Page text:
Israel Confirms Plan to Seize Selected West Bank Land for Barrier
by Greg Myre
New York Times, reprinted in Israeli & Global News
August 24, 2005
JERUSALEM, Aug. 24 - Israeli officials confirmed Wednesday that the government had issued orders to seize West Bank land needed to extend the separation barrier around the largest Jewish settlement, Maale Adumim, and link it to Jerusalem.
The Palestinian leadership said the developments confirmed its fears that Israel would try to use the Gaza withdrawal, and the international good will it has generated, to consolidate its hold on the large settlement blocs in the West Bank. Israel evacuated the last of nearly 9,000 Jewish settlers from Gaza on Monday, and cleared out two West Bank settlements on Tuesday.
"We wanted the day after the Gaza withdrawal to be a day of hope and of reviving the peace process," said Saeb Erekat, the chief Palestinian negotiator. "But this is a signal that Israel intends to pre-empt and prejudge issues that are supposed to be negotiated."
Prime Minister Ariel Sharon's cabinet agreed in principle in February that Maale Adumim, which has nearly 30,000 residents and is about three miles east of Jerusalem, would be included inside the West Bank separation barrier. Israel also plans to build an additional 3,500 houses and apartments in the settlement.
Last week, the Israeli authorities ordered the expropriation of some of the land needed to build the barrier, according to the Civil Administration, which oversees Israel's activities in the West Bank. This order covers about 10 miles along the southern part. The Israeli authorities confirmed the move after it was reported in Wednesday's issue of the daily Haaretz.
Israel says the West Bank barrier is needed to prevent Palestinian suicide bombings, and the number of attacks has dropped sharply since it began constructing it in the most vulnerable areas three years ago.
But Palestinians say the barrier must not be built inside the West Bank on land they are seeking for a future state. The International Court of Justice at The Hague, in an advisory ruling, sided with the Palestinians last year.
Even the United States, Israel's staunchest ally, has raised concerns about constructing the barrier inside the West Bank, and the Bush administration has criticized the Maale Adumim section of the barrier in particular.
Maale Adumim is in effect a large Jewish suburb to the east of Jerusalem, and the barrier in this area is extremely contentious. It would cut deep into the West Bank, sealing off Palestinians in East Jerusalem.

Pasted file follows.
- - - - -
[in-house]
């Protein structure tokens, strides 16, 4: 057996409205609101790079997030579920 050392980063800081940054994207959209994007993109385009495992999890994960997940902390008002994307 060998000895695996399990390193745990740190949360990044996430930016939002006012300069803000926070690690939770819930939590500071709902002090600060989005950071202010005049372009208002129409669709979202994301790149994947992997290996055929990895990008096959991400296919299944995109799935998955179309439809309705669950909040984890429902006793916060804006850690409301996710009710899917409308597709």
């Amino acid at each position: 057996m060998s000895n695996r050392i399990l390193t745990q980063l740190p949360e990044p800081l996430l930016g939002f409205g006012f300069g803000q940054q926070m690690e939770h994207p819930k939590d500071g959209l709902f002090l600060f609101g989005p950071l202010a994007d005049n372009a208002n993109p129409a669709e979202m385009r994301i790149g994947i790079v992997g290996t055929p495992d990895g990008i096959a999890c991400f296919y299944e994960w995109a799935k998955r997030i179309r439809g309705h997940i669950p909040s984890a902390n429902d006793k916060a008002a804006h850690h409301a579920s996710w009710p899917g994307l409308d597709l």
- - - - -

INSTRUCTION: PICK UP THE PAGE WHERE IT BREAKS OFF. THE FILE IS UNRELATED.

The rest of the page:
"Once this is built, it is not clear how freely Palestinians in East Jerusalem will be able to work, travel, visit family and interact with Palestinians in the West Bank," said David Shearer, head of the United Nations Office for the Coordination of Humanitarian Affairs, which is monitoring the issue.
The cities of Ramallah, Jerusalem and Bethlehem are contiguous, and Palestinians generally moved freely among them until Israel responded to the Palestinian uprising that began five years ago with a web of restrictions on Palestinian movements. The parts of the barrier that have already been built have made it more difficult to go from one city to the next.
Israel, which captured East Jerusalem in the 1967 Arab-Israeli war, claims all of Jerusalem as its capital, a position not recognized internationally. The Palestinians want a future capital in the eastern part of the city.
In Jerusalem's Old City, where violence has been relatively rare, a Palestinian attacker stabbed two young ultra-Orthodox Jewish men Wednesday night, killing one and wounding the other, said the police, who were searching for the assailant.
Also on Wednesday, Israeli undercover operatives killed three Palestinians in the Tulkarm refugee camp, according to Israeli news sources. According to the reports, one of the dead, Ribhi Amara, was a leader of Islamic Jihad, the militant Palestinian faction.
In Gaza, Israeli soldiers worked to wrap up the military phase of the Gaza withdrawal, and the defense minister said all but a small number of soldiers could be removed from the territory by mid-September.
Soldiers are tearing down more than 1,500 settler homes and removing equipment from military bases. Israel's defense minister, Shaul Mofaz, said Wednesday that he believed those operations could be wrapped up by mid-September, after which most Israeli soldiers could be withdrawn from Gaza.
Following this, the Israelis will formally hand over the settlements to the Palestinians, though no date has been set.
Mr. Mofaz also announced agreement on plans for the Israeli military to withdraw from Gaza's southern border, with Egypt beefing up its side with 750 troops to prevent weapons smuggling by Palestinians.
"This agreement ultimately gives comprehensive, and I emphasize comprehensive, responsibility to the Egyptians regarding the prevention of weapons smuggling," he said in an interview on the Army radio.
The border plan still needs approval from Mr. Sharon's cabinet and the Israeli Parliament, and Israeli military officials have tentatively set the end of the year as a target date for removing the last troops.